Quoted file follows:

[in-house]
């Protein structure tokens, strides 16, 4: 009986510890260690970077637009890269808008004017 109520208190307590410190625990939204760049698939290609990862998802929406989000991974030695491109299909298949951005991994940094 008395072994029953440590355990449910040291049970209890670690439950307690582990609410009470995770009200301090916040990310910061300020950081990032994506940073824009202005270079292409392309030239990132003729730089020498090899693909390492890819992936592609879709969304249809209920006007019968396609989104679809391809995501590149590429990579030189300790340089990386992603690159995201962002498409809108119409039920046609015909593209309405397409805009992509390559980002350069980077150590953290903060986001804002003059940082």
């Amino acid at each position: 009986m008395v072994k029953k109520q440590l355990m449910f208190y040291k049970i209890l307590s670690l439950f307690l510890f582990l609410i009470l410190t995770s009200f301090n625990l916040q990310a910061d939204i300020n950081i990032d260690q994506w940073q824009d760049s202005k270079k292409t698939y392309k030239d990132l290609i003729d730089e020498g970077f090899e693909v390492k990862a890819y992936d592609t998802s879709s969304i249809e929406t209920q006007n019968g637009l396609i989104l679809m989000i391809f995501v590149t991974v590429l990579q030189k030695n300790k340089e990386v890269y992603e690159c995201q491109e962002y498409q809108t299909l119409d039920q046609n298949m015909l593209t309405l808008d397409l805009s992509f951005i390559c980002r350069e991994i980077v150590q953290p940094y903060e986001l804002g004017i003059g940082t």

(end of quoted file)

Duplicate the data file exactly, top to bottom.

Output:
[in-house]
């Protein structure tokens, strides 16, 4: 009986510890260690970077637009890269808008004017 109520208190307590410190625990939204760049698939290609990862998802929406989000991974030695491109299909298949951005991994940094 008395072994029953440590355990449910040291049970209890670690439950307690582990609410009470995770009200301090916040990310910061300020950081990032994506940073824009202005270079292409392309030239990132003729730089020498090899693909390492890819992936592609879709969304249809209920006007019968396609989104679809391809995501590149590429990579030189300790340089990386992603690159995201962002498409809108119409039920046609015909593209309405397409805009992509390559980002350069980077150590953290903060986001804002003059940082």
């Amino acid at each position: 009986m008395v072994k029953k109520q440590l355990m449910f208190y040291k049970i209890l307590s670690l439950f307690l510890f582990l609410i009470l410190t995770s009200f301090n625990l916040q990310a910061d939204i300020n950081i990032d260690q994506w940073q824009d760049s202005k270079k292409t698939y392309k030239d990132l290609i003729d730089e020498g970077f090899e693909v390492k990862a890819y992936d592609t998802s879709s969304i249809e929406t209920q006007n019968g637009l396609i989104l679809m989000i391809f995501v590149t991974v590429l990579q030189k030695n300790k340089e990386v890269y992603e690159c995201q491109e962002y498409q809108t299909l119409d039920q046609n298949m015909l593209t309405l808008d397409l805009s992509f951005i390559c980002r350069e991994i980077v150590q953290p940094y903060e986001l804002g004017i003059g940082t």